The European governments and institutions must decide in the coming weeks whether to agree to grant Ukraine the status of candidate country for accession, a far-reaching political decision and a important signal to Russia but at the same time it has little practical content because a country can be a candidate for years or decades without advancing a step towards real membership of the European Union.
Montenegro is a clear example: a much smaller, stable and wealthy country has been an official candidate for accession for 14 years and has only closed three of the 34 chapters to be negotiated.
There is no appetite for extensions except when it comes to a neighboring country, which is why Hungary promotes the accession of Serbia or Romania that of Moldova.
The big capitals drag their feet and although no country loudly denies that Ukraine may one day be a member of the European Union, few believe that it should be in the coming decades and less while maintaining a territorial conflict with Russia.
A Russian soldier in front of the remains of the Azovstal steelworks in Mariupol, destroyed by Kremlin artillery. Photo: EFE
That long-term decision is covering up another that must be taken in the coming weeks and that may be more important. With the war concentrated in the south-east of Ukraine, in the Donbass region, European (and American) governments must decide whether to heed Ukrainian President Volodymyr Zelensky and increase the number and power of weapons sent to Ukraine or whether, as it seems detected more and more in capitals like Paris, Berlin or Rome, Zelenski goes into the background and goes to a scenario of truce and eventual peace agreement with Russia, however bitter the solution may be.
kyiv asks for more weapons. Zelensky on Monday called for an arsenal of sophisticated heavy weapons that goes far beyond what he has been promised in recent weeks.
The pressure of the Ukrainian president, with whom all Western leaders sought or still seek the photo, accelerates the debate.
Europe and the United States have the upper hand because Ukraine, no matter how much will it has to resist, it will not be able to resist without Western weapons. The guerrilla tactics that served Ukraine in the first weeks and months of the war are no longer enough in a scenario of open battles where Russian artillery pound their positions with long-range rocket launchers while Ukraine does not have the same capacity to respond.
If the flow dries up, the Russians will have no military rival and will be able to advance and occupy territories. If Brussels and Washington tell Zelensky that he must accept a truce and a peace agreement that involves ceding territories and that if he does not there will be no more weapons, the Ukrainian will have no choice but to accept or risk losing more territories.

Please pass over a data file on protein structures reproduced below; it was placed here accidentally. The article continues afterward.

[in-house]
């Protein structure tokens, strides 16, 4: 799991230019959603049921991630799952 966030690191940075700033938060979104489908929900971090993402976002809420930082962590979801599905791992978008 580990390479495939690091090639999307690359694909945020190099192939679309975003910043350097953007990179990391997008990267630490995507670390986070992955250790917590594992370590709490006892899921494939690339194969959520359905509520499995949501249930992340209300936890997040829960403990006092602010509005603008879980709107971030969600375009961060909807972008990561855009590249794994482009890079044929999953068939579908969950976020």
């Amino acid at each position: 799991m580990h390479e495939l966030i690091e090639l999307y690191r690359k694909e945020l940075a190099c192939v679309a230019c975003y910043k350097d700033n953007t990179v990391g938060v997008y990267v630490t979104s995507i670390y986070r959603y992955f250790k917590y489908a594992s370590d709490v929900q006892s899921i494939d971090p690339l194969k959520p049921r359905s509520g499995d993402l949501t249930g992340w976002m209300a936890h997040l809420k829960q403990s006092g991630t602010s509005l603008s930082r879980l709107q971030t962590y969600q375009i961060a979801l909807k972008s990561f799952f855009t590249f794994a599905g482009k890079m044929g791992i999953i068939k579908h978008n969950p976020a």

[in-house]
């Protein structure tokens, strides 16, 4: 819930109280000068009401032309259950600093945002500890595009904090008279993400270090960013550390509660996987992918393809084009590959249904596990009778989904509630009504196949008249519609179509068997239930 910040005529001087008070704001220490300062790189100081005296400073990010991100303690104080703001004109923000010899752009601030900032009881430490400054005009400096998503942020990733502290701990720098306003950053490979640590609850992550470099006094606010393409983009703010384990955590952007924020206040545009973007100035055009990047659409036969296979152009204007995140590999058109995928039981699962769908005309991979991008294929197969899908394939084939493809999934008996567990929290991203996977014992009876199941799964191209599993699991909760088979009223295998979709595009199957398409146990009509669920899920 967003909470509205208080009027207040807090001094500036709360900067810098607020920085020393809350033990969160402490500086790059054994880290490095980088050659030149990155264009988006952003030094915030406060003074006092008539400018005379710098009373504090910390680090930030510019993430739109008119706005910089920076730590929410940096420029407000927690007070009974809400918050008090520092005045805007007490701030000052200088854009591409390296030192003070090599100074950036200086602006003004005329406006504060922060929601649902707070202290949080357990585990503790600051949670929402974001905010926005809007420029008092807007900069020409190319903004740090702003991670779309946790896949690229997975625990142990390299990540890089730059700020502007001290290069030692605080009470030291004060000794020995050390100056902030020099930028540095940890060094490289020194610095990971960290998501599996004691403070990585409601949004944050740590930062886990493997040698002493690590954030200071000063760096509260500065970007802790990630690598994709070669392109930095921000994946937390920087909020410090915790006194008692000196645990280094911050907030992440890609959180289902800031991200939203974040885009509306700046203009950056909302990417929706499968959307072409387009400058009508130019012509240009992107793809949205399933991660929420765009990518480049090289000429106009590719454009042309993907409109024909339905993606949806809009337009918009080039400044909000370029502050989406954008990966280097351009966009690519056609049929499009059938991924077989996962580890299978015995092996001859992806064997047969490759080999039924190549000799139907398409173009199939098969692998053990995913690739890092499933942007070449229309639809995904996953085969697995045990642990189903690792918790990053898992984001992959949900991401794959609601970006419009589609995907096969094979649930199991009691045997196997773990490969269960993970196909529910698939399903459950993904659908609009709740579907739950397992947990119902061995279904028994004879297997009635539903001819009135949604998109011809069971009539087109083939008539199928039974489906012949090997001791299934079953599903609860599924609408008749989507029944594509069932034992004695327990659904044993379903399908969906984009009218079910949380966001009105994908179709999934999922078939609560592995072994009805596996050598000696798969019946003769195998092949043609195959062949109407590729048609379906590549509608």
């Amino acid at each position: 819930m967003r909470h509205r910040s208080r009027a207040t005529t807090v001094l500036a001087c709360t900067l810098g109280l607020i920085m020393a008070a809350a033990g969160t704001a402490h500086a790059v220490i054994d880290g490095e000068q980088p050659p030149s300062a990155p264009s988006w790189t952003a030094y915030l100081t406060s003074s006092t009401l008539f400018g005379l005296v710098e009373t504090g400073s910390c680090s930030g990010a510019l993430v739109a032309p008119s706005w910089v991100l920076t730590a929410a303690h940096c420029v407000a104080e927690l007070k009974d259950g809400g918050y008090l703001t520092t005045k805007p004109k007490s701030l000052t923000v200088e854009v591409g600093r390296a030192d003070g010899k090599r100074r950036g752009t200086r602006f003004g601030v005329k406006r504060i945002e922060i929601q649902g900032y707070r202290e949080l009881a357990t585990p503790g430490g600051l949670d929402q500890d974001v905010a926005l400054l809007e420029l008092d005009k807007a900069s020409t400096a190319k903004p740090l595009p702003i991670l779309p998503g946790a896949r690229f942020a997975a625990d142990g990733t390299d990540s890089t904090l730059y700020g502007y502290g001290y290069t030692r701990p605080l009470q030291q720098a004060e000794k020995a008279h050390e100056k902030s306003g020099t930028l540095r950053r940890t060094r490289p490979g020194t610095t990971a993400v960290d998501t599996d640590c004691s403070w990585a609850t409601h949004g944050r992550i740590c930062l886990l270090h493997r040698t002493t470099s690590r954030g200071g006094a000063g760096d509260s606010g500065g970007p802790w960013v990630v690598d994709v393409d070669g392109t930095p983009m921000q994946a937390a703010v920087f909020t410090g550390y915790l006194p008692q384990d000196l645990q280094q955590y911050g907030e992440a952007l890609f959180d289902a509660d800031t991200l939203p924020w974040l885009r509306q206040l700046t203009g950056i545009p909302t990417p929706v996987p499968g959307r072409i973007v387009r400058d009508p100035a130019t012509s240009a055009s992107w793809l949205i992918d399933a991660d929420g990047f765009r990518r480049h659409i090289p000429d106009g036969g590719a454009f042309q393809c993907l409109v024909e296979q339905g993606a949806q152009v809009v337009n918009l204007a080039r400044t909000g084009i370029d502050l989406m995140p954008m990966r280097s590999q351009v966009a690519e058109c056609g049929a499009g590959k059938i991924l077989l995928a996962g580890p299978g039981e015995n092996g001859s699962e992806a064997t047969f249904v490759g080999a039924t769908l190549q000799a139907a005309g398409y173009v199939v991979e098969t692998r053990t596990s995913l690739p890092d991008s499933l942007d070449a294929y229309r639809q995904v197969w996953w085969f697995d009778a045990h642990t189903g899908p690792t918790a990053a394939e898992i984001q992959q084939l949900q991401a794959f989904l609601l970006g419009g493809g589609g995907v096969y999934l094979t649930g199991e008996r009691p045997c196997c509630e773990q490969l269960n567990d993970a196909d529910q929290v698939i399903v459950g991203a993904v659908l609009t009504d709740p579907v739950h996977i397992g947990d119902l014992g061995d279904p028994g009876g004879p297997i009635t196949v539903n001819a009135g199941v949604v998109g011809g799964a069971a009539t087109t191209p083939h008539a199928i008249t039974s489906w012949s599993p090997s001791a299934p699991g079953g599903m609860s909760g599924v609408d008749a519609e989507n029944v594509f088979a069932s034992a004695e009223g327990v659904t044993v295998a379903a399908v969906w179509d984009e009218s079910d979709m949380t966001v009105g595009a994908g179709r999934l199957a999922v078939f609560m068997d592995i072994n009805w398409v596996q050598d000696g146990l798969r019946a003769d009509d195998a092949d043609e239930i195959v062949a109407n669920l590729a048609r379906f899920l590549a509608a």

Zelenski presses because he knows that the Western decision may be close. The Frenchman Emmanuel Macron, the German Olaf Scholz and the Italian Mario Draghi are scheduled to travel together to the Ukrainian capital on the 25th. If they do not carry a promise of more weapons under their arms, Zelensky can understand that he will not have the military support he is looking for.
The debate, which diplomatic sources assure already exists, deeply divides Europeans. The one that is already beginning to be known as the “side of Justice”, the governments of countries closest geographically to Ukraine, such as the Baltics, Poland, the Czech Republic, Slovakia or Romania, see in the Kremlin the will to continue beyond Ukraine and they feel like possible future victims.
A Russian soldier stands in front of a bomb-damaged school in Mariupol, Ukraine, on Monday. Photo: EFE
That is why they are committed to helping Ukraine as much as possible so that it can be the dam that contains Russia. They believe that some governments on the Western European side do not understand the nature of the Russian aggression.
Czech Foreign Minister Jan Lipavsky said in an interview on Sunday: “Russia is an aggressor and we should not consider whether it is humiliated or not. Macron does not seem to understand the matter. Putin does not care about Russia’s image in the West.”
Those on the “peace side” would be those who, like the French, Italian and German governments, believe that Ukraine cannot win the war, that it generates serious economic damage (and politically devastating in Europe) and potentially a world food crisis that must be stopped at all costs.
And that Ukraine must understand that a bitter peace is preferable to a defeat that makes it lose more territory, economic resources and population.